- Main growth driver will be introduction of new products
- Payers demanding rising rebates as drugs near patent expiries
Novo Nordisk A/S expects that raising prices in the U.S. will become more challenging and and is banking on the introduction of a key new drug this month to grow in the world’s biggest pharmaceutical market.
Chief Executive Officer Lars Rebien Soerensen says the the Bagsvaerd, Denmark-based drugmaker has seen a change in the environment in the U.S. List price increases there will be “very limited” and will likely be offset by demands for rebates by payers, he told reporters on a conference call Wednesday.
Novo, the world’s largest maker of insulin, reported fourth-quarter earnings that missed analysts’ estimates on Wednesday as it spent more to promote new drugs and one of its top three products suffered from competition and higher rebates.
“The main driver to the top-line will be the introduction of new drugs,” he said. “Typically, in the beginning of their introductions, they require less rebates, and as they approach patent expirations, they increase over time.”
In Novo’s case, that means winning a premium price for its new insulin Tresiba is a priority. To that end, the company is trying to differentiate the product from competitors’. Last week, Novo said a study comparing the drug with Sanofi’s best-seller Lantus showed that Tresiba was better at lowering rates of abnormally low blood sugar events, known as hypoglycemia. Still, the difference is modest and it’s unclear whether the benefit will be recognized by payers in discussions on reimbursement, according to Jo Walton, an analyst at Credit Suisse Group AG.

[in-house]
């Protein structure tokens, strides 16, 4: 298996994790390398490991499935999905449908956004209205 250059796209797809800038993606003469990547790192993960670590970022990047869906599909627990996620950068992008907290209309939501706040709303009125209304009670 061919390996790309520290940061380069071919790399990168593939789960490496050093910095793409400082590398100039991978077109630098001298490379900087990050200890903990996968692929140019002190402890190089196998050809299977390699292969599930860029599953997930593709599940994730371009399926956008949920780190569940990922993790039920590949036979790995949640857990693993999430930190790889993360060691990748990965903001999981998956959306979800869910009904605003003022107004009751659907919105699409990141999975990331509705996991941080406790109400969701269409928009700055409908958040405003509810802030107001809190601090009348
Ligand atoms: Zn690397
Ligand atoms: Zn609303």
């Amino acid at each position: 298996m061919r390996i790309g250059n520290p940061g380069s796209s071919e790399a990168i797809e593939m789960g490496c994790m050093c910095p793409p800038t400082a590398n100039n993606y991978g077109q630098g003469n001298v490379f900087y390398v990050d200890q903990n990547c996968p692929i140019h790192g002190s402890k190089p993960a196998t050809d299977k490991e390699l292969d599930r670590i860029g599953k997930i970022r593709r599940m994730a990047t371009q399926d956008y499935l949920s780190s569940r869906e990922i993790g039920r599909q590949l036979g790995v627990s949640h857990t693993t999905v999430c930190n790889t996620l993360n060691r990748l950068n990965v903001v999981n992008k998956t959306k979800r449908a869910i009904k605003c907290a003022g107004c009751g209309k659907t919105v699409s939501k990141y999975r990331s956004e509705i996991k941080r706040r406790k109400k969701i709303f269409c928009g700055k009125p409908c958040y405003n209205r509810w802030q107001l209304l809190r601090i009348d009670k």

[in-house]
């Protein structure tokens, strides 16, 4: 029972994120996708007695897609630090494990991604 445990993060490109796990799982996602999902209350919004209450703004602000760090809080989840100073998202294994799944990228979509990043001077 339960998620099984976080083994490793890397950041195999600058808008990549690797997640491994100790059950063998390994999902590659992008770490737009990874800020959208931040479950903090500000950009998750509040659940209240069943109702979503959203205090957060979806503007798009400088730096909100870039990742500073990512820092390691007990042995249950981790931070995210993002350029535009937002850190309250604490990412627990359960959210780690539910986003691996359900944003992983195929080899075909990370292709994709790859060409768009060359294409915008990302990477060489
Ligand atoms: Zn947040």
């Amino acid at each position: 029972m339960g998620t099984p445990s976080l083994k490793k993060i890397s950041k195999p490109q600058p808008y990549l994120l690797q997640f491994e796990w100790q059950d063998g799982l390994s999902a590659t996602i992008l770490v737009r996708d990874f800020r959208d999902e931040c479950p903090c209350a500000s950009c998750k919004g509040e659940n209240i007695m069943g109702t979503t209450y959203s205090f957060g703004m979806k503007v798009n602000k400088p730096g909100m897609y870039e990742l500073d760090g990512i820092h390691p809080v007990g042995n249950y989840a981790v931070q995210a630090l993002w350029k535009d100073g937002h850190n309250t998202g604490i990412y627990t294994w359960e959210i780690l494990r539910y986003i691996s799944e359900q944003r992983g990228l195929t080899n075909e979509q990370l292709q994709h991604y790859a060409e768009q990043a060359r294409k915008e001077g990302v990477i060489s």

In China, which holds “very big potential” in the long term, business is also tough at the moment, according to Soerensen. Slowing economic growth is leading to changes in government health policies to curb spending, and increasing competition from global rivals like Sanofi and Eli Lilly & Co. as well as from local manufacturers are damping Novo’s growth there, he said.